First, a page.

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Building your future workforce


It seems like every trucking association meeting or industry convention has a panel or guest speaker on how to attract the next generation of Canadian workers.

Everyone listens intently for solutions: we need to get into the high schools; we need to better connect with guidance counsellors; drivers need higher wages; we need to recognize the skills of the occupation; we need to appeal to women, Indigenous people, and immigrants.

The list goes on, but there’s no one clear answer.

Recruiting and retention have been issues in trucking for decades but today the sense of urgency has never been greater. For many employers, building a strong workforce feels like an absolute necessity if they’re going to survive, let alone succeed. Fleets are turning away loads, striving to maintain current contractual obligations, and leaving no stone unturned in the recruitment of drivers.

At Trucking HR Canada, we have tools that can help. We can provide strategies and practical tips for everything from building a respectful workplace culture to supporting an increasingly diverse workforce.

For example, if you’re committed to hiring more women, particularly as drivers, I want to highlight a program called Women Building Futures (WBF). Those who have attended our Women with Drive Leadership summits are likely familiar with WBF, but for those who have not, let’s take a closer look.

Established in 1998, WBF is a social purpose organization and registered charity that provides women who are unemployed and/or underemployed with the skills they need for a prosperous career. Its vision is to help women out of poverty by training them for careers that lead to economic freedom, personal confidence, and growth.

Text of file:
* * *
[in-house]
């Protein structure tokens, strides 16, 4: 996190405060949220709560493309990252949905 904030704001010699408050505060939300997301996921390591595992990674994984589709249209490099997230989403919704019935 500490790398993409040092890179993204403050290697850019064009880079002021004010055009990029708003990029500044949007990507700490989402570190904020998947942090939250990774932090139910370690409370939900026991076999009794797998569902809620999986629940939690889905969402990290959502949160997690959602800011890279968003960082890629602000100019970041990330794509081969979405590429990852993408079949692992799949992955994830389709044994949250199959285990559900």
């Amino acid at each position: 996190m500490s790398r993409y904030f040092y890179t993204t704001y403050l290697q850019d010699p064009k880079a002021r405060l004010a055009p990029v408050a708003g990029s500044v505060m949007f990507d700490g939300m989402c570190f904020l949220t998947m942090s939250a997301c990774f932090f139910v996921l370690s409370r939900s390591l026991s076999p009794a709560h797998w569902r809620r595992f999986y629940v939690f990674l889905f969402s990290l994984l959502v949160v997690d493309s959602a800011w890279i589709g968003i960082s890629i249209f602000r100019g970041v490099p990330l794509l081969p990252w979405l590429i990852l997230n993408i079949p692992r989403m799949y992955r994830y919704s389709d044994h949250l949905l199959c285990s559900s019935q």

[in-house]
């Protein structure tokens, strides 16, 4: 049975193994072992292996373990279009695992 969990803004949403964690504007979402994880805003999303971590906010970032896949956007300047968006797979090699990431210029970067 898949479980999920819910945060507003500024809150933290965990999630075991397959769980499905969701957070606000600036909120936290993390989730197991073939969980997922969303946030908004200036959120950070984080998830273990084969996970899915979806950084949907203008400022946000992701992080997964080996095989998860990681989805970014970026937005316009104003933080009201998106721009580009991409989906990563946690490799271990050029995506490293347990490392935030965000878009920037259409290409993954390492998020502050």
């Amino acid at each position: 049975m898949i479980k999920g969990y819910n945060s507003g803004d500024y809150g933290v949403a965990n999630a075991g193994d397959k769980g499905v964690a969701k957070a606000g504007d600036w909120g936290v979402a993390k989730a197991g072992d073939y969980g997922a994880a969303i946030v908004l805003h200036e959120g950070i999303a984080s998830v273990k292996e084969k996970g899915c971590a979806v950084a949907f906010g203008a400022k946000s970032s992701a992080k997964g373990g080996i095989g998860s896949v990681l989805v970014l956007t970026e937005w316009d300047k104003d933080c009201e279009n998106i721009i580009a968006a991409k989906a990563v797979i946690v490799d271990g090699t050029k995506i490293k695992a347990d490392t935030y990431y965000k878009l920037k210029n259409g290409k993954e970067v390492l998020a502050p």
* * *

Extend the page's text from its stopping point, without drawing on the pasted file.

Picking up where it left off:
WBF is positioning traditionally male-dominated industry jobs such as construction workers, plumbers, heavy equipment operators, and, as of 2017, truck driving as first-choice career and lifestyle options for women.

Their approach is working and more women are entering and staying in these occupations as a direct result.

Today, the organization is a leader at increasing the participation of women in male-dominated occupations. With women representing 48% of our labor force, WBF and its efforts are worth your attention.

The numbers don’t lie:
• WBF has extensive experience recruiting and ensuring career success for women within these industries at a consistent employment rate of 90%;
• Graduates see an average increase of 157% in earned income on their first day of employment;
• WBF boasts 116 industry partners and sponsors;
• 94% of WBF’s industry partners would recommend hiring a WBF graduate;
• There is a 95% likelihood that a WBF graduate would recommend the program she completed;
• 35% of WBF students identify as Indigenous, providing an effective connection to an important community.

In 2017, WBF’s Class 1 driver training program debuted with a 100% graduation rate. Thirty women drivers have now gone through the program and are working with employer partners.

Caron Transport and Westcan Bulk Transport were the first two employers to take the chance on the program. Rosenau Transport, Trimac Transportation, and more are now joining in. I hope this list continues to grow because it means the industry isn’t just sitting back and listening to calls for more diversity as we build a future workforce. We’re actually doing something about it.

With women playing a key role in meeting our future workforce needs, programs like Women Building Futures are vitally important. You can learn more by visiting womenbuildingfutures.com, and be sure to put March 7, 2019, in your calendar for our Women with Drive Leadership Summit.


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